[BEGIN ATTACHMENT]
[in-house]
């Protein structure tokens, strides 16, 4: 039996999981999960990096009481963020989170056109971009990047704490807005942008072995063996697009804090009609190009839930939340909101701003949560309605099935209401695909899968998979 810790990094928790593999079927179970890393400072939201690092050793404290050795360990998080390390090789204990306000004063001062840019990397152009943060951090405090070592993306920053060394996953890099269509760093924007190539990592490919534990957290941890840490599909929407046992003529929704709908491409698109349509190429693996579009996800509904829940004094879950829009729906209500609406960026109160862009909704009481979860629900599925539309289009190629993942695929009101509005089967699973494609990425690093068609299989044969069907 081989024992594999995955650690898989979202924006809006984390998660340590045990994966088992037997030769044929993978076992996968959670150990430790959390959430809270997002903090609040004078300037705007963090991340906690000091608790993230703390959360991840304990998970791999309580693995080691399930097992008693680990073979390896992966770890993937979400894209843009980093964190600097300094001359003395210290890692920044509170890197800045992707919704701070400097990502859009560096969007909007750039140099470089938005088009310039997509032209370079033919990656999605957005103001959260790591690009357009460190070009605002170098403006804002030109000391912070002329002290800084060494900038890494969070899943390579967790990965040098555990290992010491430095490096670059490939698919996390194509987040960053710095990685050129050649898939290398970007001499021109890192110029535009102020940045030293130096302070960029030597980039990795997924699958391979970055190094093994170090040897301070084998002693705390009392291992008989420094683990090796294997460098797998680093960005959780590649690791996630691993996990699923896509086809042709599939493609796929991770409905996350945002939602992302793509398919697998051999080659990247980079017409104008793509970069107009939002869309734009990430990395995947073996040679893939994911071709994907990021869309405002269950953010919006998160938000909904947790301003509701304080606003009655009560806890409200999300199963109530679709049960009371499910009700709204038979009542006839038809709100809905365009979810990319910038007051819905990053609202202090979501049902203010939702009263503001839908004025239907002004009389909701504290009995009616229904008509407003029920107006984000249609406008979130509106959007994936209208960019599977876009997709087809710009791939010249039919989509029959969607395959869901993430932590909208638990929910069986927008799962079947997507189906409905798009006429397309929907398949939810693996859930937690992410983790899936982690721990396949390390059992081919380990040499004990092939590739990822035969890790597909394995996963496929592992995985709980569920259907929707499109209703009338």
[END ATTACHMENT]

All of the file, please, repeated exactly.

[in-house]
């Protein structure tokens, strides 16, 4: 039996999981999960990096009481963020989170056109971009990047704490807005942008072995063996697009804090009609190009839930939340909101701003949560309605099935209401695909899968998979 810790990094928790593999079927179970890393400072939201690092050793404290050795360990998080390390090789204990306000004063001062840019990397152009943060951090405090070592993306920053060394996953890099269509760093924007190539990592490919534990957290941890840490599909929407046992003529929704709908491409698109349509190429693996579009996800509904829940004094879950829009729906209500609406960026109160862009909704009481979860629900599925539309289009190629993942695929009101509005089967699973494609990425690093068609299989044969069907 081989024992594999995955650690898989979202924006809006984390998660340590045990994966088992037997030769044929993978076992996968959670150990430790959390959430809270997002903090609040004078300037705007963090991340906690000091608790993230703390959360991840304990998970791999309580693995080691399930097992008693680990073979390896992966770890993937979400894209843009980093964190600097300094001359003395210290890692920044509170890197800045992707919704701070400097990502859009560096969007909007750039140099470089938005088009310039997509032209370079033919990656999605957005103001959260790591690009357009460190070009605002170098403006804002030109000391912070002329002290800084060494900038890494969070899943390579967790990965040098555990290992010491430095490096670059490939698919996390194509987040960053710095990685050129050649898939290398970007001499021109890192110029535009102020940045030293130096302070960029030597980039990795997924699958391979970055190094093994170090040897301070084998002693705390009392291992008989420094683990090796294997460098797998680093960005959780590649690791996630691993996990699923896509086809042709599939493609796929991770409905996350945002939602992302793509398919697998051999080659990247980079017409104008793509970069107009939002869309734009990430990395995947073996040679893939994911071709994907990021869309405002269950953010919006998160938000909904947790301003509701304080606003009655009560806890409200999300199963109530679709049960009371499910009700709204038979009542006839038809709100809905365009979810990319910038007051819905990053609202202090979501049902203010939702009263503001839908004025239907002004009389909701504290009995009616229904008509407003029920107006984000249609406008979130509106959007994936209208960019599977876009997709087809710009791939010249039919989509029959969607395959869901993430932590909208638990929910069986927008799962079947997507189906409905798009006429397309929907398949939810693996859930937690992410983790899936982690721990396949390390059992081919380990040499004990092939590739990822035969890790597909394995996963496929592992995985709980569920259907929707499109209703009338």